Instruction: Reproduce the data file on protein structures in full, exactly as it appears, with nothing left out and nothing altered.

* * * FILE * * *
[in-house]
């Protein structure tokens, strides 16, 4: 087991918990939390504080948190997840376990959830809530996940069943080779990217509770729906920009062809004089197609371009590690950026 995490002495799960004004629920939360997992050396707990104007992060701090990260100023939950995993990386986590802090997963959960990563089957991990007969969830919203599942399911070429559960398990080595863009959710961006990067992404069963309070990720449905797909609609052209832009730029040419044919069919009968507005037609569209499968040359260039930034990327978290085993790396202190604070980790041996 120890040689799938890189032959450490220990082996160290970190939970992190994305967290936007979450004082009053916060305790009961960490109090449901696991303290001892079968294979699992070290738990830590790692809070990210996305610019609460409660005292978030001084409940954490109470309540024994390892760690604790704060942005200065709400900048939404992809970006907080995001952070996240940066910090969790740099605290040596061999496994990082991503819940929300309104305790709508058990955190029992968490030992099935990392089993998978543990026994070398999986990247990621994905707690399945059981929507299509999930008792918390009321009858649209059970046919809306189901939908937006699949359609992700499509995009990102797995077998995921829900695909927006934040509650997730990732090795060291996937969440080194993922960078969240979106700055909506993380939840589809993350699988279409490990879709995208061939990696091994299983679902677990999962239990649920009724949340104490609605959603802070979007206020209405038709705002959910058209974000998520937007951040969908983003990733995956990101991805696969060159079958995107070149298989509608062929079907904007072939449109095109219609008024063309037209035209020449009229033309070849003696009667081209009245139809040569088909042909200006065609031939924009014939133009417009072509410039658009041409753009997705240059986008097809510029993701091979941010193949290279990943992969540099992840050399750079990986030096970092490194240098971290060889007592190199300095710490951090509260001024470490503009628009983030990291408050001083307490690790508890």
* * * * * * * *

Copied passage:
[in-house]
């Protein structure tokens, strides 16, 4: 087991918990939390504080948190997840376990959830809530996940069943080779990217509770729906920009062809004089197609371009590690950026 995490002495799960004004629920939360997992050396707990104007992060701090990260100023939950995993990386986590802090997963959960990563089957991990007969969830919203599942399911070429559960398990080595863009959710961006990067992404069963309070990720449905797909609609052209832009730029040419044919069919009968507005037609569209499968040359260039930034990327978290085993790396202190604070980790041996 120890040689799938890189032959450490220990082996160290970190939970992190994305967290936007979450004082009053916060305790009961960490109090449901696991303290001892079968294979699992070290738990830590790692809070990210996305610019609460409660005292978030001084409940954490109470309540024994390892760690604790704060942005200065709400900048939404992809970006907080995001952070996240940066910090969790740099605290040596061999496994990082991503819940929300309104305790709508058990955190029992968490030992099935990392089993998978543990026994070398999986990247990621994905707690399945059981929507299509999930008792918390009321009858649209059970046919809306189901939908937006699949359609992700499509995009990102797995077998995921829900695909927006934040509650997730990732090795060291996937969440080194993922960078969240979106700055909506993380939840589809993350699988279409490990879709995208061939990696091994299983679902677990999962239990649920009724949340104490609605959603802070979007206020209405038709705002959910058209974000998520937007951040969908983003990733995956990101991805696969060159079958995107070149298989509608062929079907904007072939449109095109219609008024063309037209035209020449009229033309070849003696009667081209009245139809040569088909042909200006065609031939924009014939133009417009072509410039658009041409753009997705240059986008097809510029993701091979941010193949290279990943992969540099992840050399750079990986030096970092490194240098971290060889007592190199300095710490951090509260001024470490503009628009983030990291408050001083307490690790508890």